Tag Archives: marriage & the gospel

Marriage & the Gospel of Jesus

My wife and I just celebrated our 9th year anniversary (12/15). In celebration of my wife and in honor of my grandmother, I decided to share some thoughts on marriage. I’m aware that this is a hot button issue, so just keep in mind that these are my personal thoughts on something I think is central to living out the Gospel of Jesus.

FYI: This was sparked by an older article from Christianity Today Magazine. You can read the article here.

We are all familiar with the great debate over marriage, divorce, and remarriage. I would like to focus my comments particularly on where divorce fits into God’s plan. My understanding is that it doesn’t.

The Epidemic of Divorce

The Christian pollster George Barna has said, “There no longer seems to be much of a stigma attached to divorce; it is now seen as an unavoidable rite of passage.” It is now old news that, according to the most reliable statistical figures, there is virtually no difference between believers and non-believers when it comes to the divorce rate.

How can this be? How is it that Christ-followers have given up on such a central teaching of Jesus?—Reconciliation (Matt. 5-7).

I know believers that have claimed emotional abuse as their reason for divorce. Honestly, what spouse could not claim emotional abuse in marriage? All of us who are married could claim this at some point.

It must be said if there were any legitimate reasons for divorce, this would not be one of them—no matter how many well-intentioned authors and radio talk show hosts say so.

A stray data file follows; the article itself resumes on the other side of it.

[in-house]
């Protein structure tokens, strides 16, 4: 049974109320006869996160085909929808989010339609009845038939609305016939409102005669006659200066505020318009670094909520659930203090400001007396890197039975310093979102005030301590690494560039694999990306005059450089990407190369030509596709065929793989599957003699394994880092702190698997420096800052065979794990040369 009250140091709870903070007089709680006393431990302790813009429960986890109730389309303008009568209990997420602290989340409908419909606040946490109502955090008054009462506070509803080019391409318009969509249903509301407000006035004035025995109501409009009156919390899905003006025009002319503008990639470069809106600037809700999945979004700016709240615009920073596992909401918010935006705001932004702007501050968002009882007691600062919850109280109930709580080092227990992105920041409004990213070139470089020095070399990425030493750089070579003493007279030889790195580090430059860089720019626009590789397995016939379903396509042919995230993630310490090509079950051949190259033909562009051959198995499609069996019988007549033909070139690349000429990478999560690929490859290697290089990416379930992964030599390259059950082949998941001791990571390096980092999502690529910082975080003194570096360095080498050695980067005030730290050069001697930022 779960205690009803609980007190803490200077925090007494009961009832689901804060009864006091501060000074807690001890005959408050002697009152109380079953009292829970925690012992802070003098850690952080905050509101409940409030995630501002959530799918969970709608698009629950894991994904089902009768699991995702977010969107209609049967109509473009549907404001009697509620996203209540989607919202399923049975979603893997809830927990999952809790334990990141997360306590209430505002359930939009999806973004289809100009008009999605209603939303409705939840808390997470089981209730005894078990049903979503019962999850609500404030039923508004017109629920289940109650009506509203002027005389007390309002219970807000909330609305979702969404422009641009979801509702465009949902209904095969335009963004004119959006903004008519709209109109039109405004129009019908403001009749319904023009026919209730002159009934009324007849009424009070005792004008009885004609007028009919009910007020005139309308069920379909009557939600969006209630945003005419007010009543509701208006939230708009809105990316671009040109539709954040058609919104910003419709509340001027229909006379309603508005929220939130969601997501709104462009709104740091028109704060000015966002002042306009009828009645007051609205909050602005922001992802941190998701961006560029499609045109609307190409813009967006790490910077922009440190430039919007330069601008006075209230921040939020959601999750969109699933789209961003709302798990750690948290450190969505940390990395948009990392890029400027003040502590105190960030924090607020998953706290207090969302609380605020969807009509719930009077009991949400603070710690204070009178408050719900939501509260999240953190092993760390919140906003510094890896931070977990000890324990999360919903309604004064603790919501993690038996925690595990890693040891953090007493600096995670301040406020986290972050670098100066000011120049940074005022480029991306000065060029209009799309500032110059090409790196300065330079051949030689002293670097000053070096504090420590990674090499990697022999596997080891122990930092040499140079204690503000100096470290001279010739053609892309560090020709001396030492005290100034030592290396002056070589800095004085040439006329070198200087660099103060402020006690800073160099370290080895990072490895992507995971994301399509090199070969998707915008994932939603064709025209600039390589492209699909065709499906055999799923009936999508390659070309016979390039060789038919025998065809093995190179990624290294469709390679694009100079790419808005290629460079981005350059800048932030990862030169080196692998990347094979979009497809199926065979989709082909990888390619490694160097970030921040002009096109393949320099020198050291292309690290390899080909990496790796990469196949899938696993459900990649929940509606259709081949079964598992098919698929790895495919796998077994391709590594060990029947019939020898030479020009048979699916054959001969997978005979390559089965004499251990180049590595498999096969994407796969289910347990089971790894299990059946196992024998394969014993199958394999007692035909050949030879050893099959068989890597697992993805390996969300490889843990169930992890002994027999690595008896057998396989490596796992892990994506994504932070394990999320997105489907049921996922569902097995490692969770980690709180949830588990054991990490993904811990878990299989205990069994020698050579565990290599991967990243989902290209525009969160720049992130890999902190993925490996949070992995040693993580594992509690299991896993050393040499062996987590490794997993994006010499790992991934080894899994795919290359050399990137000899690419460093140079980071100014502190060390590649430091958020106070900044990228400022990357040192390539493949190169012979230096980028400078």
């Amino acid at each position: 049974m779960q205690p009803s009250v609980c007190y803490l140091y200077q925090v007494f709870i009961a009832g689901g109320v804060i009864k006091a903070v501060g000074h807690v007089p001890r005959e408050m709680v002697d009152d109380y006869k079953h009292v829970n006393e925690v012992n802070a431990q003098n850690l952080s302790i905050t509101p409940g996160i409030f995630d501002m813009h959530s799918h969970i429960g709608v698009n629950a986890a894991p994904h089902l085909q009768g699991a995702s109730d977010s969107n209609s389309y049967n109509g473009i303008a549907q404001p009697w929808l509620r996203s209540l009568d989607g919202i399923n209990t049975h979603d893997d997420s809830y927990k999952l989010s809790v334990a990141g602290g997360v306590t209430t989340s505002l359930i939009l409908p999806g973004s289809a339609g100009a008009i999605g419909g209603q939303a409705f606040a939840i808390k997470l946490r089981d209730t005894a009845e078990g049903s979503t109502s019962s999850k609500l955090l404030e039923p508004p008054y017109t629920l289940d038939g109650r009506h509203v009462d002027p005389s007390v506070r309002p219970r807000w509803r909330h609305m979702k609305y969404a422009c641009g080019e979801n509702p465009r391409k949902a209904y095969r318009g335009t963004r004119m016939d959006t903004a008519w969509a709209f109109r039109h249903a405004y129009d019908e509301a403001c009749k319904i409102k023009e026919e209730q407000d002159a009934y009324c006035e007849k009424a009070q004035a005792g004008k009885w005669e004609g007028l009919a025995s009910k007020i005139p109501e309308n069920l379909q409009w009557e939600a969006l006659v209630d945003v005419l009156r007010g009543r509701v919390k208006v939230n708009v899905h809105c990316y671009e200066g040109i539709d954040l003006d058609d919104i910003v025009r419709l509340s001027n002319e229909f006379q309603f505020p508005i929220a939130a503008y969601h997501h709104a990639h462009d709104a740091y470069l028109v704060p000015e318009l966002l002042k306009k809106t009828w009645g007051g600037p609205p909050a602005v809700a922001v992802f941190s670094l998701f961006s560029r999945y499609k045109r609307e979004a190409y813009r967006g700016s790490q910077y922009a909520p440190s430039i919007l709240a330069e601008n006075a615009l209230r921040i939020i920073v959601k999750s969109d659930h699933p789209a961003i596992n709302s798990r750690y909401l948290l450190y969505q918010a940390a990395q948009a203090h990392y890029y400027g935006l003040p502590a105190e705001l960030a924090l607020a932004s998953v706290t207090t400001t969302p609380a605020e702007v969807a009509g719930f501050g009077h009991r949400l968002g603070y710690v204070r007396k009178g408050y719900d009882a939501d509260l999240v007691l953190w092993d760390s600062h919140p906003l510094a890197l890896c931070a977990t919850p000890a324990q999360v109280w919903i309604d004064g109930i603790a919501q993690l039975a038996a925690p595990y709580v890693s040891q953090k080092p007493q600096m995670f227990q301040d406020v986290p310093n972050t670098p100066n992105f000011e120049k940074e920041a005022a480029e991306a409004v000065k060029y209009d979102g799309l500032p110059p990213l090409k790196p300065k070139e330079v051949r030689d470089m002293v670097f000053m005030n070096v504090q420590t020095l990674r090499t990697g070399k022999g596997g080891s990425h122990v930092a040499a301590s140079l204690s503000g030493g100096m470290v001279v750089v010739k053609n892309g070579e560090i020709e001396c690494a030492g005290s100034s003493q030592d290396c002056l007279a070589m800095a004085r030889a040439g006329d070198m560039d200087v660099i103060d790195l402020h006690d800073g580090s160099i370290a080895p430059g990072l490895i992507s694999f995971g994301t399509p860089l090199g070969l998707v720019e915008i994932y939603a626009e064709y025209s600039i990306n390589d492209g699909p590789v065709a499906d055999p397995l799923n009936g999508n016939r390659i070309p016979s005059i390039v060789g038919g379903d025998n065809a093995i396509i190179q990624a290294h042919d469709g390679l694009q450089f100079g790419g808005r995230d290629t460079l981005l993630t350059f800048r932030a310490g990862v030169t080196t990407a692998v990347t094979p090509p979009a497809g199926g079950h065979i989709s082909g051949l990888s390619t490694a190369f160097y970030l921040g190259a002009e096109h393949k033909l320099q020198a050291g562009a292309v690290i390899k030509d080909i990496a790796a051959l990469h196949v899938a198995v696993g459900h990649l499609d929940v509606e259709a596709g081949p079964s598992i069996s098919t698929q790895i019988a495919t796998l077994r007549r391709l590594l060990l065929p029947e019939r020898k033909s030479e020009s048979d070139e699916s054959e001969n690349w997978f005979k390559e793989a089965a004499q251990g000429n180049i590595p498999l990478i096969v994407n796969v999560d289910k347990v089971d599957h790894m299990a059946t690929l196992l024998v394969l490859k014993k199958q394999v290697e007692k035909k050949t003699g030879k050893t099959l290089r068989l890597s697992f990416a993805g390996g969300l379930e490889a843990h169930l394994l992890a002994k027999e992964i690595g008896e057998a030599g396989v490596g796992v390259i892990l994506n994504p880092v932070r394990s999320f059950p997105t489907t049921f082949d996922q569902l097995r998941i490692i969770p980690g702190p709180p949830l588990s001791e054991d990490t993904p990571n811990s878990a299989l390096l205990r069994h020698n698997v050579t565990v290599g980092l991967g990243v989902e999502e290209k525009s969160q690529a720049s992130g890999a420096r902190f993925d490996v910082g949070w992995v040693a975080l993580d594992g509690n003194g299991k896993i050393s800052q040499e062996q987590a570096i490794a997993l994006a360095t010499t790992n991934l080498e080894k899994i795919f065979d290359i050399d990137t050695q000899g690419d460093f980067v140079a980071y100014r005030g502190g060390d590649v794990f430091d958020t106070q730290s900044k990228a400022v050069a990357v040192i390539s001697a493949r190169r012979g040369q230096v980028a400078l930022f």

And if there is real physical abuse, there are plenty of creative ways the church can help a believer respond (and protect them) without encouraging a severing of the relationship. The church’s uncreative response to this reminds me of how she has too often shirked her responsibility to address other evils in a manner that is reflective of Christ (e.g. abortion, poverty, war, etc.).

If my grandmother, Emma, who was physically abused and cheated on numerous times, had left my grandfather, who eventually became a believer, I would not be here today. In fact, my siblings and many of my cousins would not be here either. There would no doubt be fewer folks in the kingdom of God. I’m thankful for the strength, the spiritual depth, and the persistence of this dear lady. She believed God and it paid off.

In all of the (Christian) discussions about marriage and divorce, it is rarely mentioned how destructive divorce is, for any reason. It’s an epidemic in the church today. It destroys families and the lives of people around us. It certainly doesn’t reflect Christ who reconciles and loves us without limit.

It doesn’t reflect new creation (2 Cor. 5:17).

The Bible & Divorce

Is God looking for a way out of his relationship with us because we have abused him? I am thankful for the bond of Christ, and the promise of God’s power to reconcile all things to himself (Col. 1:19-20). And I am thankful that he still “hates” divorce (Malachi 2:16).

I believe, as the CT article suggests, Jesus and Paul were both dealing with specific questions about marriage. The biblical text is not giving us answers to all of the many scenarios about marriage and divorce that we seek today.